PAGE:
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Hydration is a basic tenet of skin health. When moisturized, the skin barrier is strong, and the complexion is plump, smooth, and bright. When dry, the skin barrier is compromised, and the complexion is slack, dull, and prone to premature aging (yes, we’re talking about the early development of fine lines and wrinkles). So, while it might sound cliché, the old adage is worth repeating—hydrated skin is happy skin.

Seeing as the skin is the body’s largest organ, and it protects us from everything we come into contact with throughout our day, including nasty toxins, environmental pollution, and more, it’s critical that we consciously curate our skincare routines to best protect it and maintain it, and hydration is the first and most basic step in that quest.

So, how do you hydrate our skin most effectively? It might sound counterintuitive, but in order to understand skin hydration, you must first understand skin dehydration. It’s like they say, in order to truly recognize something, you have to first be able to recognize its opposite. In this case, that means understanding the difference between dehydration and dryness (because, yes, there’s technically a difference), the causes of skin dehydration, and the products to use to cure it. That’s where we come in. Keep reading to dive into the ins and outs of skin hydration vs. skin dehydration.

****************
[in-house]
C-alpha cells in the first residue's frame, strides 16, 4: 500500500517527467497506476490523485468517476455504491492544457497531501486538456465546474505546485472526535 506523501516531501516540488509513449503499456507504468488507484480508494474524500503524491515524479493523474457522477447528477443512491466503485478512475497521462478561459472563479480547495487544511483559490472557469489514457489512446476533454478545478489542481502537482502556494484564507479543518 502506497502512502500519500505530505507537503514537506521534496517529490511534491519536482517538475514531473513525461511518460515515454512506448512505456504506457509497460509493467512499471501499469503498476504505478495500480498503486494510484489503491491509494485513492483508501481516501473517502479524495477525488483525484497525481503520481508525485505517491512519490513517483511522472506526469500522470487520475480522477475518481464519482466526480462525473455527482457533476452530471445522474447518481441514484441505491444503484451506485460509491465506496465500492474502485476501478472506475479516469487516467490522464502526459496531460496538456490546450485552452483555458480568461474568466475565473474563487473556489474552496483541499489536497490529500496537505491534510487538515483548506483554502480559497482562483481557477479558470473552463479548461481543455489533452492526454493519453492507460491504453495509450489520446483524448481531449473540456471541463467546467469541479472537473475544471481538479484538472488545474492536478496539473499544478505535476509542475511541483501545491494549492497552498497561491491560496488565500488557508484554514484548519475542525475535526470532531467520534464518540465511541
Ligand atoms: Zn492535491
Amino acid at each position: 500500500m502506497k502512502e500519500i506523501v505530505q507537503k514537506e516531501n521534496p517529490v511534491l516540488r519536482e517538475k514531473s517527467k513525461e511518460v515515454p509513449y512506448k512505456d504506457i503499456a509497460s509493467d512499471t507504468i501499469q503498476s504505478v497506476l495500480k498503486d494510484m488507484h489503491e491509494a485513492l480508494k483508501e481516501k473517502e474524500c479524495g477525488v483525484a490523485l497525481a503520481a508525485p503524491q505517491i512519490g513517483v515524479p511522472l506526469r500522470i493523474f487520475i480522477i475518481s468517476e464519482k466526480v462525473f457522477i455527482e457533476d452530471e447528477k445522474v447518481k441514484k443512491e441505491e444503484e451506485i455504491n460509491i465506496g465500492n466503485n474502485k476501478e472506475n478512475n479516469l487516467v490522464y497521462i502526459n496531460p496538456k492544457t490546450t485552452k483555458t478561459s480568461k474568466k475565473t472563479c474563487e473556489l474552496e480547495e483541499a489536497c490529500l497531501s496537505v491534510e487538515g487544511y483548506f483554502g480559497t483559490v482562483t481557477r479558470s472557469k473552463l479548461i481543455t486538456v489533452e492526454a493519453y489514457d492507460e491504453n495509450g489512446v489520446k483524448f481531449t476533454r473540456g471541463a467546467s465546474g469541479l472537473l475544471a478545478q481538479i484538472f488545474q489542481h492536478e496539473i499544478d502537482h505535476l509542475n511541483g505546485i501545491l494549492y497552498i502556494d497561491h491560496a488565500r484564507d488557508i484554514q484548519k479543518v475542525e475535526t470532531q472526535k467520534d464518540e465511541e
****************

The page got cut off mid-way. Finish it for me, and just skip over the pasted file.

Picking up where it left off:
The Difference Between Dry Skin and Dehydrated Skin

Although some people use the terms dehydrated and dry interchangeably, many others recognize a difference in between the two words’ meanings. What is that difference? One word refers to a temporary (and fixable) state, while the other refers to an unchanging skin type. Let us explain it further…

Dehydrated skin is temporary. It refers to a lack of water in the skin, and it can be caused by a number of factors, including dry weather, arid environments, lack of proper nourishment, unhealthy lifestyle habits, and using harsh, moisture-stripping skincare products too often. Dry skin is different in that it’s a permanent skin type. It refers to a natural lack of oil, or sebum, produced by the skin.

How to Tell If You Have Dry Skin or Dehydrated Skin

If you’re experiencing flakiness and/or incessant itchiness over the course of weeks and months, it’s likely that you have a naturally dry skin type. With dry skin, people will often notice specific parts of the face stay consistently dry. Most commonly it’s the skin around the mouth and nose and the area that spans across the browbone (just know that having naturally dry skin doesn’t mean you can’t have healthy, glowing skin, too. It comes down to your lifestyle habits and skincare routine (but more on that later).